By letting Saudi Arabia get away with the murder of US-based journalist , the President sent a message of startling clarity about how the United States will conduct its business in the world.
Refusing to break

READ: Trump's statement on Saudi crown prince and the killing of Jamal Khashoggi

with Saudi strongman Mohammed bin Salman over the killing in the Saudi consulate in Istanbul, Trump effectively told global despots that if they side with him, Washington will turn a blind eye to actions that infringe traditional US values.
But more than that, by stres
“The world is a very dangerous place! … It’s called America First!” Trump wrote in a statement, effectively repudiating the concept of American Exceptionalism, the idea that the US is embarked on a unique, moral mission exemplified by support for freedom, democracy and universal values.sing the “billions” of dollars in Saudi investment in the US, Trump made clear that Washington has a price, that principles that generations of Americans have cherished, are for sale.
He kept up his praise on Wednesday, thanking the Saudis in a tweet for low oil prices, even though the tumble in crude oil owes largely to market fears about a new supply glut and weakening demand.
The President’s decision Tuesday to answer the long-running question of how he will respond to the murder of the Washington Post columnist revealed other pillars of the Trump doctrine in one of the most colloquial and oddly stylistic statements on US foreign policy ever written.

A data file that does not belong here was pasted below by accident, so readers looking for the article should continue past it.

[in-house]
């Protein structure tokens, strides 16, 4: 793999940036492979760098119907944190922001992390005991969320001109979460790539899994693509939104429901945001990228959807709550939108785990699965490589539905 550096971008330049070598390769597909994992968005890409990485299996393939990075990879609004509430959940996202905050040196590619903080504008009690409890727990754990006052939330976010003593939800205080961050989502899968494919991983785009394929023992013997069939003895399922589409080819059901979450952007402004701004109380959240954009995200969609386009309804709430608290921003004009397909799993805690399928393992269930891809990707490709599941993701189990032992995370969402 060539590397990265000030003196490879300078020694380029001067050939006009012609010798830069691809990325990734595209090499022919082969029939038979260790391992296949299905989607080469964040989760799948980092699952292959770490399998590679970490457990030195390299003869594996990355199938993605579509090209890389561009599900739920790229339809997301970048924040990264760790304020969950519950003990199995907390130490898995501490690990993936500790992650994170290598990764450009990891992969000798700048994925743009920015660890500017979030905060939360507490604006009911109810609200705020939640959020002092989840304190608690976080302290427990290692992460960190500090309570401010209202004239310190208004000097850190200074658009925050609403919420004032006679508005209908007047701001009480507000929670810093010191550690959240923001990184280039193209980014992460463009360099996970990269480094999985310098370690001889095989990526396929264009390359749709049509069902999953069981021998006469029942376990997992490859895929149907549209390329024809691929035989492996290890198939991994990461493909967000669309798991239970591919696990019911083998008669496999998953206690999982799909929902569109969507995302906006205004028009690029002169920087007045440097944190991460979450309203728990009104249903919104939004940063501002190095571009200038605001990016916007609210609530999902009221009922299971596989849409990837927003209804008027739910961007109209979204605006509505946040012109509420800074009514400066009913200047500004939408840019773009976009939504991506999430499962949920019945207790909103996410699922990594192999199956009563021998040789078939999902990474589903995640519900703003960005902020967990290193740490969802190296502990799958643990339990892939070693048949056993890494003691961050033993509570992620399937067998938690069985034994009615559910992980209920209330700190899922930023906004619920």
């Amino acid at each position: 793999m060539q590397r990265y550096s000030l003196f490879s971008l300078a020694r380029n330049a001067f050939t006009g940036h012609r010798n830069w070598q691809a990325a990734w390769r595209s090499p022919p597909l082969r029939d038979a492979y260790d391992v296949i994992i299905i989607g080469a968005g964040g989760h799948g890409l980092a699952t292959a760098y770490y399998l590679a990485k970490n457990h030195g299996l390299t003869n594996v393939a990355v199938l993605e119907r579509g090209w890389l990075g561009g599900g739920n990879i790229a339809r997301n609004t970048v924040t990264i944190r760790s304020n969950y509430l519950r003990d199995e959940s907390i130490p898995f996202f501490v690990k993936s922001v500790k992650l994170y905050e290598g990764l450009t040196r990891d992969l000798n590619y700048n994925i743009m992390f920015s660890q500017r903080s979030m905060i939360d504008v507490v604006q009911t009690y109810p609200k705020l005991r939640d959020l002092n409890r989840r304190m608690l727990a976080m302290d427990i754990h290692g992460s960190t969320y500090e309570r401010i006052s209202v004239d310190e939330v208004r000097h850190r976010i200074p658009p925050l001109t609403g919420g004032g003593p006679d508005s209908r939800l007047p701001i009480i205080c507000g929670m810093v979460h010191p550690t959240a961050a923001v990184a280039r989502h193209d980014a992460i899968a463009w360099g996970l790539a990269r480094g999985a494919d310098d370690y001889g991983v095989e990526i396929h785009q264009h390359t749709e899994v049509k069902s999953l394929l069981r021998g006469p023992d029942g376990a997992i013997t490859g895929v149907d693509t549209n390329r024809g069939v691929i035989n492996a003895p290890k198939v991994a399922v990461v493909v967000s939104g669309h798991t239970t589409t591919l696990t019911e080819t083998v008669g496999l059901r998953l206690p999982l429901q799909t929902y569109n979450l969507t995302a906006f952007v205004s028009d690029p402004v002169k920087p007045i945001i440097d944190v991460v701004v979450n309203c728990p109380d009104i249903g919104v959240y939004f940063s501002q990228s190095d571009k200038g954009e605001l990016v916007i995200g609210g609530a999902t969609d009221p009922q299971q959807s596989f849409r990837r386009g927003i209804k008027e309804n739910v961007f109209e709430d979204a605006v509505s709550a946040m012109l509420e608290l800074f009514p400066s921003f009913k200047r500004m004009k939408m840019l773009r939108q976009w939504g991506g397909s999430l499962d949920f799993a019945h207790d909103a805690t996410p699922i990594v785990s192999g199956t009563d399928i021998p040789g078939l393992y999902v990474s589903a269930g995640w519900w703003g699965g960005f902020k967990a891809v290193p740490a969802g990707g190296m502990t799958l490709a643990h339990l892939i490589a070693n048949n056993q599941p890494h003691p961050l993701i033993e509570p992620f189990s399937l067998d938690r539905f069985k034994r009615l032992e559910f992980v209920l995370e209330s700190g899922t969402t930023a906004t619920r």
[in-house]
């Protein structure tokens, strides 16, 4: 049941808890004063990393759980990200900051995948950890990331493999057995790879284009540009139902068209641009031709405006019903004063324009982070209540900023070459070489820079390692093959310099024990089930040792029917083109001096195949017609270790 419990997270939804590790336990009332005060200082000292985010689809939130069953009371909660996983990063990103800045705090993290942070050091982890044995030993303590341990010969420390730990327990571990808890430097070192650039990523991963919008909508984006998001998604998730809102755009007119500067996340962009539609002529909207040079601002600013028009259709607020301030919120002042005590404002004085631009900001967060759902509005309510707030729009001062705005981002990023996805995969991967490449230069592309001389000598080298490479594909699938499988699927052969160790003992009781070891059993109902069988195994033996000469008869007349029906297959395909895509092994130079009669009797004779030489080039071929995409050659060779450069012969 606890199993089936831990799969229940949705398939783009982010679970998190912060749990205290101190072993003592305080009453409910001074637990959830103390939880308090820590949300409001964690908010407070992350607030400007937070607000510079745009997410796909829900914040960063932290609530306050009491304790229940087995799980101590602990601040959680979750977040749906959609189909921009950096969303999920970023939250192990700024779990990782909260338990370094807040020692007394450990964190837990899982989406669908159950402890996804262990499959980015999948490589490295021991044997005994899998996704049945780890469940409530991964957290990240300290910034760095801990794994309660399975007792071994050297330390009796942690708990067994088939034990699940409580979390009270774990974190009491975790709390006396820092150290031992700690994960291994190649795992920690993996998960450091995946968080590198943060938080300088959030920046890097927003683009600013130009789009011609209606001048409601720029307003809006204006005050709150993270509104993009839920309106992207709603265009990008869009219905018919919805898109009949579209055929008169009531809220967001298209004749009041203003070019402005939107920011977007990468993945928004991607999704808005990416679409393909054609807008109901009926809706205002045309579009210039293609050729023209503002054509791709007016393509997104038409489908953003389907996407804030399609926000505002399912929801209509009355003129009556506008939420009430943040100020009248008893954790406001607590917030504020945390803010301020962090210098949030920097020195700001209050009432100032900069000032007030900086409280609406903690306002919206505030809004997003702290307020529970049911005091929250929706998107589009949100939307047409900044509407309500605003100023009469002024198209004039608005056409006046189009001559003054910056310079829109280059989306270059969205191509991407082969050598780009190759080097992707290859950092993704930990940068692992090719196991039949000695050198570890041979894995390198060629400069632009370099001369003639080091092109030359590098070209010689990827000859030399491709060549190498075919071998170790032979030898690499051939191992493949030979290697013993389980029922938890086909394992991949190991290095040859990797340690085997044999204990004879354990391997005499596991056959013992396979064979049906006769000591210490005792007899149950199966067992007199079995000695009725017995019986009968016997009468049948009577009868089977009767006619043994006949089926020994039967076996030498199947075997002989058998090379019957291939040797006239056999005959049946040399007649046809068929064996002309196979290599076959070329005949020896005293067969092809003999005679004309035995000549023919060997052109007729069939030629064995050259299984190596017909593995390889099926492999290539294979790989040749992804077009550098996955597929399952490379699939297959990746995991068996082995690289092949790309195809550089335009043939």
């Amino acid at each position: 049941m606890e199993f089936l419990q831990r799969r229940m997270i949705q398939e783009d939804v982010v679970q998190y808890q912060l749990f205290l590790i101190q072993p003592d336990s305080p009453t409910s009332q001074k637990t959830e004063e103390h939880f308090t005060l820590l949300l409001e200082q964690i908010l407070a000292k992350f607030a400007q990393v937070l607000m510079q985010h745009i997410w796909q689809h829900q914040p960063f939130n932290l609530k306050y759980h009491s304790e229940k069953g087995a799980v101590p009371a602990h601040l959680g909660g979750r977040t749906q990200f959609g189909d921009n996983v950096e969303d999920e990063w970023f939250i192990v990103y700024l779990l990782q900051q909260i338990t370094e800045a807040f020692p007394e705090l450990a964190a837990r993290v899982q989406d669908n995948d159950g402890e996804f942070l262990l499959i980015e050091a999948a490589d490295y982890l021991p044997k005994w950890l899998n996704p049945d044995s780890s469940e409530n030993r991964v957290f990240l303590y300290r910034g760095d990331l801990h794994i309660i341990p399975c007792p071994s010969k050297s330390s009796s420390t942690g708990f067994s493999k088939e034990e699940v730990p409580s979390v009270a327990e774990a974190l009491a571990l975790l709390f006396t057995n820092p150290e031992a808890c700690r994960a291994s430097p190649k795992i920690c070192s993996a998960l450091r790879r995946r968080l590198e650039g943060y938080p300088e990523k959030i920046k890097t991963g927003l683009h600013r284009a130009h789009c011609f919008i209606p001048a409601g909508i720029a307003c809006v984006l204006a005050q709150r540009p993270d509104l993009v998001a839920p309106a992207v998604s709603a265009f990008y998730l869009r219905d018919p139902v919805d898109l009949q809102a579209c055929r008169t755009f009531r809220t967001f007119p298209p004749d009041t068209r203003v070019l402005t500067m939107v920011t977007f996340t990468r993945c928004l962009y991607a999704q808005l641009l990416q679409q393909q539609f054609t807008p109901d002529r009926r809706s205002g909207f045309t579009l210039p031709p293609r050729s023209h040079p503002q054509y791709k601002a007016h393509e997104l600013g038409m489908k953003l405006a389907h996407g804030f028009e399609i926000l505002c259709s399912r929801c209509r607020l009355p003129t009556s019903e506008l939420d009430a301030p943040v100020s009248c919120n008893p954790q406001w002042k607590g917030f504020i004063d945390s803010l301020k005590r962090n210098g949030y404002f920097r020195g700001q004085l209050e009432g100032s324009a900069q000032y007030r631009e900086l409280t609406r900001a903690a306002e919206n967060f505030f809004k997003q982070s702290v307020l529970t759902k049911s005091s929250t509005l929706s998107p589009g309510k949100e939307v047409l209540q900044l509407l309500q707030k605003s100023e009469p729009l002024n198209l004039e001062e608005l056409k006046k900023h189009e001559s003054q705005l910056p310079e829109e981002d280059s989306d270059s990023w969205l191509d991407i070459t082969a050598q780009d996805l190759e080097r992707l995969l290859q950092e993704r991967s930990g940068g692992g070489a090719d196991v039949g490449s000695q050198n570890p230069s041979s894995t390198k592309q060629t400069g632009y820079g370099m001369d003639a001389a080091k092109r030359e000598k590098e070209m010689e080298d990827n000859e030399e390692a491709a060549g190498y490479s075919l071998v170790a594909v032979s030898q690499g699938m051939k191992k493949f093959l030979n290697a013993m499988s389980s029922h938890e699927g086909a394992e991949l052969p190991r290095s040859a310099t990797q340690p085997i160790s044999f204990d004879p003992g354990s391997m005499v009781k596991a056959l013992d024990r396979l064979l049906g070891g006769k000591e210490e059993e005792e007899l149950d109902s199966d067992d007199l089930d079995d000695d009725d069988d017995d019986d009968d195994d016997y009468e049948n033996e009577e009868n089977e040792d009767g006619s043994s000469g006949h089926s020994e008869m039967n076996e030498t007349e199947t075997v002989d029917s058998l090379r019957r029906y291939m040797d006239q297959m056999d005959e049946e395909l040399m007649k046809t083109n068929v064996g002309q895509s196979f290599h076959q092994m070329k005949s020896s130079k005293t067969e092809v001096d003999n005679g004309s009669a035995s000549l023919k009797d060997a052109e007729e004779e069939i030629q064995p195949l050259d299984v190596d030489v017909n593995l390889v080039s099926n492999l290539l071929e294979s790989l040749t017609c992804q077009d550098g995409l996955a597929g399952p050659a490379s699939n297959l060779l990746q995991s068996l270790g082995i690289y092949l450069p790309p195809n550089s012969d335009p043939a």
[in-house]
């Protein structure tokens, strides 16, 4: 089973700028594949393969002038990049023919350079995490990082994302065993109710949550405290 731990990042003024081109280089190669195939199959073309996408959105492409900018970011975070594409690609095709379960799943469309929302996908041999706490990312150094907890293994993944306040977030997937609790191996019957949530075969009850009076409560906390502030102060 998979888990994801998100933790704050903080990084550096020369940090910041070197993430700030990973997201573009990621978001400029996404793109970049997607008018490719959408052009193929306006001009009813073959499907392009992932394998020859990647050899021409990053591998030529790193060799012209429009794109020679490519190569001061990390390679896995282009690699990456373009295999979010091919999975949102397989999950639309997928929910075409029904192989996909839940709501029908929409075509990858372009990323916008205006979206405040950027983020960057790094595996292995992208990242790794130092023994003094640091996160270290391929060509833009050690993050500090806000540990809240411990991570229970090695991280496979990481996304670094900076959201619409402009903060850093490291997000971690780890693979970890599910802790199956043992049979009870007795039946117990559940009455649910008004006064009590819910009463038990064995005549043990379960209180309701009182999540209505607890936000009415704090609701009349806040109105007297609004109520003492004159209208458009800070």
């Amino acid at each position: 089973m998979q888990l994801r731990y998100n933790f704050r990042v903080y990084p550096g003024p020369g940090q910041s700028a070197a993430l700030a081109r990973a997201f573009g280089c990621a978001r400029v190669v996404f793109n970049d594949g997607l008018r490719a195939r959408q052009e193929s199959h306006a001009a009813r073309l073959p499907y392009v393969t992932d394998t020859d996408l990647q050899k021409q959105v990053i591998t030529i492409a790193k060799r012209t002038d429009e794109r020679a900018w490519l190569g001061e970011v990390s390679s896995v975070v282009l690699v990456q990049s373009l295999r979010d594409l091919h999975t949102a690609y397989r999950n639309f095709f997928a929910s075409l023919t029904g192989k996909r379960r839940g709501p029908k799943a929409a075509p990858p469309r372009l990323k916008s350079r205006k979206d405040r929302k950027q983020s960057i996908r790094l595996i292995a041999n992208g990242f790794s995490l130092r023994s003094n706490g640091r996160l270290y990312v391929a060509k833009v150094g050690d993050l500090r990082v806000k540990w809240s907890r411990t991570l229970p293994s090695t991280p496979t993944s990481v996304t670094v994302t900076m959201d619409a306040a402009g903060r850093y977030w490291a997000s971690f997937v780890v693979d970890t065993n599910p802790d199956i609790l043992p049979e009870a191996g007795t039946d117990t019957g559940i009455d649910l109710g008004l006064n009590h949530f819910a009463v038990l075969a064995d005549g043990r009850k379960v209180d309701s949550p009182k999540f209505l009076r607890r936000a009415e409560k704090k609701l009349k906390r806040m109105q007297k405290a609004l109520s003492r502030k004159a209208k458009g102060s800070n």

It showed a President willing to ignore and prejudge US intelligence assessments that conflict with his political goals.
His readiness to offer impunity to Saudi Arabia represented another blow to the international rule of law and global accountability, concepts Trump has shown little desire to enforce in nearly two years in office.
The President’s statement is certain to trigger a fierce clash with Congress, where there is bipartisan momentum to punish Saudi Arabia.
Republican Sen. Bob Corker of Tennessee, chairman of the Senate Foreign Relations Committee, blasted Trump’s response.
“I never thought I’d see the day a White House would moonlight as a public relations firm for the Crown Prince of Saudi Arabia,” he tweeted on Tuesday.
And it may deepen the estrangement between Trump and the intelligence community, given his rejection of a CIA assessment that the crown prince knew about the killing of Khashoggi.

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